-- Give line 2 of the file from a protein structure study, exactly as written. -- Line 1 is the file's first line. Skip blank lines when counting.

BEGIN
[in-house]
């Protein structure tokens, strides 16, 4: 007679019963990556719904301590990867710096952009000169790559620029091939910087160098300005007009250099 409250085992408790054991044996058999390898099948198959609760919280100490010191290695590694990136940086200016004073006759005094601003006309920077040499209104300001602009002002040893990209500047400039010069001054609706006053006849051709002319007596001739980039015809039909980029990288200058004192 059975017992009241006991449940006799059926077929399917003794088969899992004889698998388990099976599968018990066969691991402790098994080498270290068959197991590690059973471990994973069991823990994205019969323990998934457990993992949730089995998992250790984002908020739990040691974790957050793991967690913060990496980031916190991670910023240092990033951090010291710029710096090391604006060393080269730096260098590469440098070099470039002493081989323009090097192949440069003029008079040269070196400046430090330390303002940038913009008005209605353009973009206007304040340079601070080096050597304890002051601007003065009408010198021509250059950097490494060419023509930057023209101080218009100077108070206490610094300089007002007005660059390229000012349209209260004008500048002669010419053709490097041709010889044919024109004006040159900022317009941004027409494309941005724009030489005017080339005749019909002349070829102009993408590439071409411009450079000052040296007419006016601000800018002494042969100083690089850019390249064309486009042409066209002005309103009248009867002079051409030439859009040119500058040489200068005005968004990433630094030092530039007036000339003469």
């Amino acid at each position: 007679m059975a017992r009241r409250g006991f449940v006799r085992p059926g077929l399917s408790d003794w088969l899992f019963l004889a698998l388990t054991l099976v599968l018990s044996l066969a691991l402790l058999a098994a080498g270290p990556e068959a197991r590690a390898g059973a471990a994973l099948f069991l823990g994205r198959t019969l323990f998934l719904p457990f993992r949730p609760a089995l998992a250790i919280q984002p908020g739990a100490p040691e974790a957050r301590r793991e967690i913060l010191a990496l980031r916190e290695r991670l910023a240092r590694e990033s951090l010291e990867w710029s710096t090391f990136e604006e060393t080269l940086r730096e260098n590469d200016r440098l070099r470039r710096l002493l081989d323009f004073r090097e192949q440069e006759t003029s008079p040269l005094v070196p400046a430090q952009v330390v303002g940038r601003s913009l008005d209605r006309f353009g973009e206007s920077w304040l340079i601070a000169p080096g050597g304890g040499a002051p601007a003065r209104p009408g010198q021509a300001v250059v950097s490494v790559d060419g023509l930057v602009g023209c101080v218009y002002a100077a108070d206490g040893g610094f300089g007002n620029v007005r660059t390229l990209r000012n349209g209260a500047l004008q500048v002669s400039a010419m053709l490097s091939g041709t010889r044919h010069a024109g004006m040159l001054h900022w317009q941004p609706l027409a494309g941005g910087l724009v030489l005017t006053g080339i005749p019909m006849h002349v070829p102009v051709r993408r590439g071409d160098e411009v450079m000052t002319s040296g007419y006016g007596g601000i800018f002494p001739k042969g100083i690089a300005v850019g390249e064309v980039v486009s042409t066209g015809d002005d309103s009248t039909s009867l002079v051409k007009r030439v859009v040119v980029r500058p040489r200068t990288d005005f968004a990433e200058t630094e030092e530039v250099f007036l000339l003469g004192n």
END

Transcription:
């Protein structure tokens, strides 16, 4: 007679019963990556719904301590990867710096952009000169790559620029091939910087160098300005007009250099 409250085992408790054991044996058999390898099948198959609760919280100490010191290695590694990136940086200016004073006759005094601003006309920077040499209104300001602009002002040893990209500047400039010069001054609706006053006849051709002319007596001739980039015809039909980029990288200058004192 059975017992009241006991449940006799059926077929399917003794088969899992004889698998388990099976599968018990066969691991402790098994080498270290068959197991590690059973471990994973069991823990994205019969323990998934457990993992949730089995998992250790984002908020739990040691974790957050793991967690913060990496980031916190991670910023240092990033951090010291710029710096090391604006060393080269730096260098590469440098070099470039002493081989323009090097192949440069003029008079040269070196400046430090330390303002940038913009008005209605353009973009206007304040340079601070080096050597304890002051601007003065009408010198021509250059950097490494060419023509930057023209101080218009100077108070206490610094300089007002007005660059390229000012349209209260004008500048002669010419053709490097041709010889044919024109004006040159900022317009941004027409494309941005724009030489005017080339005749019909002349070829102009993408590439071409411009450079000052040296007419006016601000800018002494042969100083690089850019390249064309486009042409066209002005309103009248009867002079051409030439859009040119500058040489200068005005968004990433630094030092530039007036000339003469």